Pop Music Theory


Lessons in Order

1-7 (Intro & Pitch) +
8-18 (Major Scale) +
19-29 (Chord Progressions) -
27: Natural Minor Scale
30-34 (Hook Chords) +
35-41 (Written Notes) +
42-50 (Song Chorus) +

Lessons by Topic

Strategy +
Pitches +
Scales +
27: Natural Minor Scale
Written Notes +
Chords +
Chord Progressions +
Melody +
Songwriting Steps +
Science +
Games & Tools +
Song Examples: Crazy +
Song Examples: Rolling Stone +

Detailed Contents

Get Future Lessons

Lesson 27: Natural Minor Scale

This lesson teaches the natural minor scale, the 2nd-most-important scale (after the major scale) and the basis for many songs.

Before taking this lesson, you should know:
You can make a natural minor scale by starting with a major scale and lowering degrees 3, 6, and 7 a half-step. In other words, the formula is:

Natural minor scale: 1 2 ♭3 4 5 ♭6 ♭7 8

Here are the pitches in the common natural minor scales:

1 2 ♭3 4 5 ♭6 ♭7 8
ABCD EFGA
B♭CD♭ E♭FG♭A♭ B♭
BC♯D EF♯GAB
CDE♭ FGA♭B♭C
C♯D♯E F♯G♯ABC♯
DEFG AB♭CD
D♯E♯ F♯G♯A♯B C♯D♯
E♭FG♭ A♭B♭C♭D♭ E♭
EF♯G ABCDE
FGA♭ B♭CD♭E♭F
F♯G♯A BC♯DEF♯
GAB♭ CDE♭FG
G♯A♯ BC♯D♯EF♯ G♯


Relative Major & Minor


For each natural minor scale, there is one particular major scale that uses the exact same 7 pitches (although the 2 scales don't start on the same pitch), and vice versa. That minor scale is called the major scale's relative minor, and that major scale is called the minor scale's relative major; together they make a relative major/minor pair.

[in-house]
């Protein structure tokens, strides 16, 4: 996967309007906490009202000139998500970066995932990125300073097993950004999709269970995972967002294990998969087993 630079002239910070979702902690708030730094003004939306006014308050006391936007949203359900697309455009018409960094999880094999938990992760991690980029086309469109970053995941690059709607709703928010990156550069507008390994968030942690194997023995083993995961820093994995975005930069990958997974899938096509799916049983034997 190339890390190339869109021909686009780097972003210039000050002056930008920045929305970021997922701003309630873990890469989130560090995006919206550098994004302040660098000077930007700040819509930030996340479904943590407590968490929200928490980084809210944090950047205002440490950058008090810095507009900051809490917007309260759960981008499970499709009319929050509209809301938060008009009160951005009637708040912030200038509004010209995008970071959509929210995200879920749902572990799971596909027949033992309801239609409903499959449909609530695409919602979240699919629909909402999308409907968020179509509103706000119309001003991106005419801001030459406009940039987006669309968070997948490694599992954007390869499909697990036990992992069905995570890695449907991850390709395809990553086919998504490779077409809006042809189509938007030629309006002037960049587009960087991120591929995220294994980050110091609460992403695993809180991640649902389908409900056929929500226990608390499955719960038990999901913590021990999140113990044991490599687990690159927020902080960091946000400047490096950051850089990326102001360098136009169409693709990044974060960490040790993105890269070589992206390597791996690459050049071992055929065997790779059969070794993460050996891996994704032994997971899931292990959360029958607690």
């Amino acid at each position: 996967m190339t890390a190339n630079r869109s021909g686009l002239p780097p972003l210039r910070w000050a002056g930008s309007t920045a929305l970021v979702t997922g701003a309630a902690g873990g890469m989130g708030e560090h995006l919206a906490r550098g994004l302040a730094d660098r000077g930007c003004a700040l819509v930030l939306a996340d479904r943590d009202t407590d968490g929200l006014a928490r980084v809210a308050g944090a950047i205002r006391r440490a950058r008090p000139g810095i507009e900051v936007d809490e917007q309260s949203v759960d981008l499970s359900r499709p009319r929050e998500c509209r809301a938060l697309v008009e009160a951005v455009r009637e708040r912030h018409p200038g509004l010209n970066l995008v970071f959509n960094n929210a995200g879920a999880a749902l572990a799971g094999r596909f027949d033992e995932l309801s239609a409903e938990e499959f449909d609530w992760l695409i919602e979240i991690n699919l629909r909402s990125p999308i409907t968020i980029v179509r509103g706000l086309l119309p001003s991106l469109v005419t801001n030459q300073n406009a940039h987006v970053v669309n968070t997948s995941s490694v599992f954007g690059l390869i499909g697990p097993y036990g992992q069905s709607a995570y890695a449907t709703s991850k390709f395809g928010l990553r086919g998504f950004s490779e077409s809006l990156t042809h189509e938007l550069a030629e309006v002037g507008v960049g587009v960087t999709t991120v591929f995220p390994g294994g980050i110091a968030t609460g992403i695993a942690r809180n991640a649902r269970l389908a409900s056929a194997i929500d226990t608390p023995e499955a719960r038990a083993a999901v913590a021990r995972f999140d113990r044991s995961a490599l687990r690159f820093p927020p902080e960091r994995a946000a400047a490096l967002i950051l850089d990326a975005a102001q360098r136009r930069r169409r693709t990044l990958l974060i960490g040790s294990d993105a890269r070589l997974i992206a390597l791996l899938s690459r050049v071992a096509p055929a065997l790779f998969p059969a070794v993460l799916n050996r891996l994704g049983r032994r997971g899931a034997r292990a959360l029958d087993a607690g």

For example, the D major scale and the B natural minor scale are a relative major/minor pair. The following chart shows how they use the same pitches:

D major: 1 23 4 5 67 8
B C♯D EF♯ G A BC♯D
B natural minor:1 2 ♭345 ♭6♭78

The relative major and minor scales are important because:
  • They are closely related musically; listeners hear them as "substitutes" for each other. For example, a song in a major key will sometimes shift into its relative minor key for a section of the song.
  • They help for remembering the minor scales. If you need to find a minor scale, and you know its relative major scale, then the pitches in the natural minor scale are the same pitches.

Finding the relative majors and minors from each other:
  • Starting with a major scale, go down two scale degrees to find its relative minor. For example: Start with the D major scale. Go down two scale degrees: D - C♯ - B. The relative minor scale is B minor.
  • Starting with a minor scale, go up two scale degrees to find its relative major. For example: Start with the B minor scale. Go up two scale degrees: B - C♯ - D. The relative major scale is D major.

These are the common relative major/minor pairs:
C majorA minor
D♭ majorB♭ minor
D majorB minor
E♭ majorC minor
E majorC♯ minor
F majorD minor
F♯ majorD♯ minor
G♭ majorE♭ minor
G majorE minor
A♭ majorF minor
A majorF♯ minor
B♭ majorG minor
B majorG♯ minor

Next:
Once you understand the natural minor scale, you should practice it, in Lesson 28: Natural Minor Games.




Lessons in Order

1-7 (Intro & Pitch) +
8-18 (Major Scale) +
19-29 (Chord Progressions) -
27: Natural Minor Scale
30-34 (Hook Chords) +
35-41 (Written Notes) +
42-50 (Song Chorus) +

Lessons by Topic

Strategy +
Pitches +
Scales +
27: Natural Minor Scale
Written Notes +
Chords +
Chord Progressions +
Melody +
Songwriting Steps +
Science +
Games & Tools +
Song Examples: Crazy +
Song Examples: Rolling Stone +

Detailed Contents

Get Future Lessons


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